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EST. 2011 BY LIZ RUEVEN
Easy Pickled Chayote
Leticia Schwartz- pickled Chayote

Easy Pickled Chayote

Chayote, also called vegetable pear, mirliton or christophine, begs to be pickled.

Say, What???

We’re starting off our pickle week with chayote because we loved learning that it receives brine like a welcoming sponge (a good thing) due to it’s high water content and mild flavor. Classified as a gourd, Chayote is a kissing cousin to cucumbers, also gourds.

And yes, for sure, we’ll be posting a simple pickled cuke recipe later this week.

Adobe stock
Adobe stock

And yes, we just love any excuse to explore unfamiliar ingredients.

Our Brazilian foodie friend, Leticia Schwartz, grew up eating lots of chayote in her family’s kitchen. Her Mom simply sautéed it in butter with a little salt and pepper and a few drops of water. Because of it’s crisp, smooth texture and indistinctive flavor, chayote is often simmered in curries and soups, or julienned and tossed with beets and cabbage in a raw slaw. It’s a great raw addition to fruit salads, too.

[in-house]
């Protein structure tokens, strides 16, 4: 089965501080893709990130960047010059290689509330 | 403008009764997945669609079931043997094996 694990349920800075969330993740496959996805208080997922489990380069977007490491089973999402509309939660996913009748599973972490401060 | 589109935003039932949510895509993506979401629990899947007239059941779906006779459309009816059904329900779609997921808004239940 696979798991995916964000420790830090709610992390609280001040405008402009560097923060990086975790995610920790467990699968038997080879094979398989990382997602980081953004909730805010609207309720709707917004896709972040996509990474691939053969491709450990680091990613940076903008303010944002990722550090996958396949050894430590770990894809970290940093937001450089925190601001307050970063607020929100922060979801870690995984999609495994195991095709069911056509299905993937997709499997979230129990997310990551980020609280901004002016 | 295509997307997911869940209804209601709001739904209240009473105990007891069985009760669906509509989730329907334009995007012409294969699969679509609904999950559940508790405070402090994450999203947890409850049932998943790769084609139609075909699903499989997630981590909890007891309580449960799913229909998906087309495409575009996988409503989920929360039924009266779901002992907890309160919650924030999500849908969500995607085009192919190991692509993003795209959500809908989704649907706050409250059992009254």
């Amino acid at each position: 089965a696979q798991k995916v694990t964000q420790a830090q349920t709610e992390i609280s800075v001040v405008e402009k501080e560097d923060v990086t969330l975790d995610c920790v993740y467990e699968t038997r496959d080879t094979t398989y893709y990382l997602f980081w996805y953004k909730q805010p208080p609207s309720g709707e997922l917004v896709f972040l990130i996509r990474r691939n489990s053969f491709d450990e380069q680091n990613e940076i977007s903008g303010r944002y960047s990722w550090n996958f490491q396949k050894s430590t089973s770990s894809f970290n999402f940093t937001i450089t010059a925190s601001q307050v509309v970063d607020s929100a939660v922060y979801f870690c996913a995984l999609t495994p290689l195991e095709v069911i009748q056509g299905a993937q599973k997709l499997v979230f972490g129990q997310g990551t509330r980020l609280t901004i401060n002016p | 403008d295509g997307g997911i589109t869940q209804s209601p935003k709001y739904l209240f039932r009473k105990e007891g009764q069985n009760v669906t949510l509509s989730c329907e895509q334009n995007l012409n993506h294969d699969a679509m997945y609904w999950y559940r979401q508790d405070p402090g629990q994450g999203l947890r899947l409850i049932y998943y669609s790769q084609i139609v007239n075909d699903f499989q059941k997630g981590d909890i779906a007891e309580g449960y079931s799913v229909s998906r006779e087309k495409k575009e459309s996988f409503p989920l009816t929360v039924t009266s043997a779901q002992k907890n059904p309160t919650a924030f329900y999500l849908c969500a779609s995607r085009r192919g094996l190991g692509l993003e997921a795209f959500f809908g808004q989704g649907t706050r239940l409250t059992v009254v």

Leticia recommends using gloves to protect hands from a sticky fluid that oozes from the chayote. She then peels the vegetable pear using a vegetable peeler, slices the gourd in half and carves out the the core and pits before slicing it.

Watch for more about pickling and fermentation later this week.  We’ll be sharing inspiration from Sandor Katz, aka Sandorkraut, fermentation revivalist extraordinaire, and James Beard award winner.  If you want to know why you should consider pickling and fermenting, what the health benefits are, and how utterly simple it is, check back in on Thursday.

Thank you, Leticia Schwartz, for this Pickled Chayote recipe.

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